Canadian Fertility Consulting is Canada’s largest surrogacy and egg donation agency, committed to assisting couples and individuals in their journey to parenthood. With a mission to build families with love, we provide guidance and support throughout the process of exploring alternative methods of family building.

Join us for a night of creativity and compassion as we come together to support Infertility Awareness Week and Fertility Matters Canada. Together, we can make a difference in the lives of those affected by infertility.

For more information and to register for the Virtual Paint Night Fundraiser, visit Paint Night Event Registration.

About Canadian Fertility Consulting:

Canadian Fertility Consulting is Canada’s largest surrogacy and egg donation agency, dedicated to helping couples and individuals navigate the challenges of infertility. With a focus on compassion and support, we assist in building families through surrogacy and egg donation arrangements.

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World Health Day 2020: Celebrating Nurses and Midwives in Healthcare

World Health Day: Celebrating nurses and midwives, the backbone of healthcare. #HealthcareHeroes #WorldHealthDay2020

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Today isWorld Health Day, an annual event that takes place on April 7th, organized by the World Health Organization (WHO). This day serves as a platform to highlight various health issues and set the tone for future developments in the global wellness and medical world. From mental health to insurance and everything in between, World Health Day tackles it all.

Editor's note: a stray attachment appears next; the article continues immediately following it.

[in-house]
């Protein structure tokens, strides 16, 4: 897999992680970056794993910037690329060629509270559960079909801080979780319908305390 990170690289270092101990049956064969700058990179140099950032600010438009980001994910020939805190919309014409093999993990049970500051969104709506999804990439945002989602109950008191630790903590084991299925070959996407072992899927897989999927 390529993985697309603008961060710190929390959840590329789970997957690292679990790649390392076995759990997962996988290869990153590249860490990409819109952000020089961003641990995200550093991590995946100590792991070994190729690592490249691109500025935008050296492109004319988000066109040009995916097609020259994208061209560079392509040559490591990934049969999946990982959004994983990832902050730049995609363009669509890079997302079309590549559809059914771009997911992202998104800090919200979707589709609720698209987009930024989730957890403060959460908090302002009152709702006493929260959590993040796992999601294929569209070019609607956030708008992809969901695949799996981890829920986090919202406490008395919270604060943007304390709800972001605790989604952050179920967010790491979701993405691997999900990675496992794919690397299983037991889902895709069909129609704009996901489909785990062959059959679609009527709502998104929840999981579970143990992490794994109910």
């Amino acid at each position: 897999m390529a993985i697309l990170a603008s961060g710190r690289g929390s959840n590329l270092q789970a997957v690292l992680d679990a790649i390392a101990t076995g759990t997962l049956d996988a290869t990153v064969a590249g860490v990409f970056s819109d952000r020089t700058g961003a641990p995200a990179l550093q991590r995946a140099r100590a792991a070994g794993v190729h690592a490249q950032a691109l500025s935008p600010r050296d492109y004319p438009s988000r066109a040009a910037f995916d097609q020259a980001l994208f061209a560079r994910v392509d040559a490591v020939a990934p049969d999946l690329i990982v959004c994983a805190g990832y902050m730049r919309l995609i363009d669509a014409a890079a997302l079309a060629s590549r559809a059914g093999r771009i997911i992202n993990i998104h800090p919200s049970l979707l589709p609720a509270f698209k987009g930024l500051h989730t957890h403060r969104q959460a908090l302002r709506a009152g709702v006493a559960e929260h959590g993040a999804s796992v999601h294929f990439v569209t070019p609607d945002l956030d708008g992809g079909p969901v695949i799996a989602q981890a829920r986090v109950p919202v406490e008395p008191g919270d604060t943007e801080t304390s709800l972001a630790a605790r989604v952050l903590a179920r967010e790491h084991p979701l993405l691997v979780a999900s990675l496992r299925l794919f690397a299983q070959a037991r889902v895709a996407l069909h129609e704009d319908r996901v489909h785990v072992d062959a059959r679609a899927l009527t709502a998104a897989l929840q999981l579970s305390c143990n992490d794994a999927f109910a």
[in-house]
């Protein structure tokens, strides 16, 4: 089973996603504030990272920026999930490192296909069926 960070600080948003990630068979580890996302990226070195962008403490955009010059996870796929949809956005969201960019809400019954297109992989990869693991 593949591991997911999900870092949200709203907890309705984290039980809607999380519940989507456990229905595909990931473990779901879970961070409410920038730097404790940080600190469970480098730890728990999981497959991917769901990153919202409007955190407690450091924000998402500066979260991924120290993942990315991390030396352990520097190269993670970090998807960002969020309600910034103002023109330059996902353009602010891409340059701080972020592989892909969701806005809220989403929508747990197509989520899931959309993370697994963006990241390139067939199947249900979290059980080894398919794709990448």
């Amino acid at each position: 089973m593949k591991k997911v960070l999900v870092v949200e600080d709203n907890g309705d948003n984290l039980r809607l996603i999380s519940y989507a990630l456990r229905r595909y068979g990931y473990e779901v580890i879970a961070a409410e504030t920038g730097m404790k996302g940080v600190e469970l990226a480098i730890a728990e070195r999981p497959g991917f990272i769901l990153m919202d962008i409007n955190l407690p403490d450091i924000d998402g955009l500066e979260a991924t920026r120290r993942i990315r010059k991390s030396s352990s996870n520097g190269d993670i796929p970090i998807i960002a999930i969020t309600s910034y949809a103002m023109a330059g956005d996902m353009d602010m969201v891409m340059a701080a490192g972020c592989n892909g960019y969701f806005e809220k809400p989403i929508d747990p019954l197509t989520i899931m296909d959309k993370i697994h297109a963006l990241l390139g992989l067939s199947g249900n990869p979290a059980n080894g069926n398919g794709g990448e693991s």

Let’s delve into the history of this significant day. The creation of the World Health Organization marked a turning point in international health efforts. In December 1945, officials from Brazil and China proposed the establishment of a comprehensive and independent international health organization. Half a year later, in July 1946, the WHO Constitution was approved in New York. On April 7, 1948, this constitution entered into force with 61 countries signing an agreement to inaugurate the NGO.

World Health Day: Celebrating nurses and midwives, the backbone of healthcare. #HealthcareHeroes #WorldHealthDay2020